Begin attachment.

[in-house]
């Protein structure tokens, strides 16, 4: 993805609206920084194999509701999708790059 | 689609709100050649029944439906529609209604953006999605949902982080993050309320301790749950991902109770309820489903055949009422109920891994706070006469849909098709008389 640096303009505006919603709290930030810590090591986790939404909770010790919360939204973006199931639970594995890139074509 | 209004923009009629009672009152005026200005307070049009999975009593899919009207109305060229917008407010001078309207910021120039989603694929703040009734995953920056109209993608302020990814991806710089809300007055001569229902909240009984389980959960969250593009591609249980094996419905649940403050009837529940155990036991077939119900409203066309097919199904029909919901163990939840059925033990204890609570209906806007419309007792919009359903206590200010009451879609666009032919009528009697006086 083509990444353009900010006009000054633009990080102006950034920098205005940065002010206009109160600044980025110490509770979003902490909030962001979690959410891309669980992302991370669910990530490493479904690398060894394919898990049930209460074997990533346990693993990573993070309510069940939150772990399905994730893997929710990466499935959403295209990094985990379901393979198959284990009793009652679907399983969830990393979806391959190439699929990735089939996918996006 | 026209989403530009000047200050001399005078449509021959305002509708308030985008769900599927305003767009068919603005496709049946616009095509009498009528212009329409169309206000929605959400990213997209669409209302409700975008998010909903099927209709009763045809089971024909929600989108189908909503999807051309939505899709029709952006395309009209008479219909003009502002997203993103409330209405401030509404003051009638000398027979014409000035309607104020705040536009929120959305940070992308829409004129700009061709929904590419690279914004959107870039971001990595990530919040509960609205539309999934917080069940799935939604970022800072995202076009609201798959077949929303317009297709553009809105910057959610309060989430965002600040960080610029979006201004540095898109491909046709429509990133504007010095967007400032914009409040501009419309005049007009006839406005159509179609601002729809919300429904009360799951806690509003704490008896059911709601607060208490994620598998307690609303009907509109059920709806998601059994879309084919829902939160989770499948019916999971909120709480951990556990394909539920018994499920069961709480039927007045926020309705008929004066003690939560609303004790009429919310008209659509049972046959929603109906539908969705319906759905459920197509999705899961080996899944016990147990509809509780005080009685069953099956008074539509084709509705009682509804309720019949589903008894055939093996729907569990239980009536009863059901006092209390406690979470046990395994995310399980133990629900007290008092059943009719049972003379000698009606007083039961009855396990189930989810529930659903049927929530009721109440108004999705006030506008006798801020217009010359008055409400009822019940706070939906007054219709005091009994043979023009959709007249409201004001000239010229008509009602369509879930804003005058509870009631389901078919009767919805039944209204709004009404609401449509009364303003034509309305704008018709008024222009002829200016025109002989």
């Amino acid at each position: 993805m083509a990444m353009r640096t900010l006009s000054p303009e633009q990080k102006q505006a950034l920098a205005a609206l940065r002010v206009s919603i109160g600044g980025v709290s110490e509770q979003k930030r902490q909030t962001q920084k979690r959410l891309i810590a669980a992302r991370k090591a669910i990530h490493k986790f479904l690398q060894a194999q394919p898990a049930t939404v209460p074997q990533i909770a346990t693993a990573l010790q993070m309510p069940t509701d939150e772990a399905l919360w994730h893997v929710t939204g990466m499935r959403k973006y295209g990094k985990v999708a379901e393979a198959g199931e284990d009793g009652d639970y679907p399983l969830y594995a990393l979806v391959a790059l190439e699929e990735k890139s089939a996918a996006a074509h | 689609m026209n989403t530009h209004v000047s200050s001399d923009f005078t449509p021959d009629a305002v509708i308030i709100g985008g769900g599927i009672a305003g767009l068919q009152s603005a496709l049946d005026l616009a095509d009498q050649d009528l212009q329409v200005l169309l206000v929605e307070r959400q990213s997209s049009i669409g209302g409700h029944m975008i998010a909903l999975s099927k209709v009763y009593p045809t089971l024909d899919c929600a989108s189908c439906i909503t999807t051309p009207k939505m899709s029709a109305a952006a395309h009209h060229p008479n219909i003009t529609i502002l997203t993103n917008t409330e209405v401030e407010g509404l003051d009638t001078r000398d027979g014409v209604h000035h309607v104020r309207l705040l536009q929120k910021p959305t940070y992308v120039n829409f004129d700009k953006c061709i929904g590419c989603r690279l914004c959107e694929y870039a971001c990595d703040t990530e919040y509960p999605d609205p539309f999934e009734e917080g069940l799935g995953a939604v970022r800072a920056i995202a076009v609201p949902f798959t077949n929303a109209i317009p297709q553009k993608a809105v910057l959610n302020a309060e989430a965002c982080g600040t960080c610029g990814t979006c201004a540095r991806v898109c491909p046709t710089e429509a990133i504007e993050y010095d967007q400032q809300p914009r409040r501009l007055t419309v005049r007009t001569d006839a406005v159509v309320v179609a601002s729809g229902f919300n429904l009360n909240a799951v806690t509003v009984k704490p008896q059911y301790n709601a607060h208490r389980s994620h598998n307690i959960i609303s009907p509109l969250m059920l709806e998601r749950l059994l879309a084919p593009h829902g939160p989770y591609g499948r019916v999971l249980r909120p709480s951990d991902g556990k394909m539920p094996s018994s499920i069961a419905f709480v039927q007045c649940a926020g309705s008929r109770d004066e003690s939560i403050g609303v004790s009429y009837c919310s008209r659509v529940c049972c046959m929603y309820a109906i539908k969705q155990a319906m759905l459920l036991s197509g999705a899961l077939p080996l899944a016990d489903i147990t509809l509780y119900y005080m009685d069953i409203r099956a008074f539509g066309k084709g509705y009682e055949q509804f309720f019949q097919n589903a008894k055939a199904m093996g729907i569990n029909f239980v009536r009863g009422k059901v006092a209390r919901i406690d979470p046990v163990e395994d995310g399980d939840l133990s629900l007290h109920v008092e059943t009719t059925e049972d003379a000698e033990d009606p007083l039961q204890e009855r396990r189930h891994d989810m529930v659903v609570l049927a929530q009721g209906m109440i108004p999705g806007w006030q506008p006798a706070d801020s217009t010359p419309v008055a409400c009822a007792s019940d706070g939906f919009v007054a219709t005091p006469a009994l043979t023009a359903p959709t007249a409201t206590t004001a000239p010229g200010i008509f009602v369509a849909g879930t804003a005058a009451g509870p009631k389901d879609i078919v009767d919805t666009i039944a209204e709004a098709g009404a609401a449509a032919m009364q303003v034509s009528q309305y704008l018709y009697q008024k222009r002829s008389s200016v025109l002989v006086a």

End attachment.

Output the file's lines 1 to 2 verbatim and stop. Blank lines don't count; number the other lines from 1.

[in-house]
């Protein structure tokens, strides 16, 4: 993805609206920084194999509701999708790059 | 689609709100050649029944439906529609209604953006999605949902982080993050309320301790749950991902109770309820489903055949009422109920891994706070006469849909098709008389 640096303009505006919603709290930030810590090591986790939404909770010790919360939204973006199931639970594995890139074509 | 209004923009009629009672009152005026200005307070049009999975009593899919009207109305060229917008407010001078309207910021120039989603694929703040009734995953920056109209993608302020990814991806710089809300007055001569229902909240009984389980959960969250593009591609249980094996419905649940403050009837529940155990036991077939119900409203066309097919199904029909919901163990939840059925033990204890609570209906806007419309007792919009359903206590200010009451879609666009032919009528009697006086 083509990444353009900010006009000054633009990080102006950034920098205005940065002010206009109160600044980025110490509770979003902490909030962001979690959410891309669980992302991370669910990530490493479904690398060894394919898990049930209460074997990533346990693993990573993070309510069940939150772990399905994730893997929710990466499935959403295209990094985990379901393979198959284990009793009652679907399983969830990393979806391959190439699929990735089939996918996006 | 026209989403530009000047200050001399005078449509021959305002509708308030985008769900599927305003767009068919603005496709049946616009095509009498009528212009329409169309206000929605959400990213997209669409209302409700975008998010909903099927209709009763045809089971024909929600989108189908909503999807051309939505899709029709952006395309009209008479219909003009502002997203993103409330209405401030509404003051009638000398027979014409000035309607104020705040536009929120959305940070992308829409004129700009061709929904590419690279914004959107870039971001990595990530919040509960609205539309999934917080069940799935939604970022800072995202076009609201798959077949929303317009297709553009809105910057959610309060989430965002600040960080610029979006201004540095898109491909046709429509990133504007010095967007400032914009409040501009419309005049007009006839406005159509179609601002729809919300429904009360799951806690509003704490008896059911709601607060208490994620598998307690609303009907509109059920709806998601059994879309084919829902939160989770499948019916999971909120709480951990556990394909539920018994499920069961709480039927007045926020309705008929004066003690939560609303004790009429919310008209659509049972046959929603109906539908969705319906759905459920197509999705899961080996899944016990147990509809509780005080009685069953099956008074539509084709509705009682509804309720019949589903008894055939093996729907569990239980009536009863059901006092209390406690979470046990395994995310399980133990629900007290008092059943009719049972003379000698009606007083039961009855396990189930989810529930659903049927929530009721109440108004999705006030506008006798801020217009010359008055409400009822019940706070939906007054219709005091009994043979023009959709007249409201004001000239010229008509009602369509879930804003005058509870009631389901078919009767919805039944209204709004009404609401449509009364303003034509309305704008018709008024222009002829200016025109002989």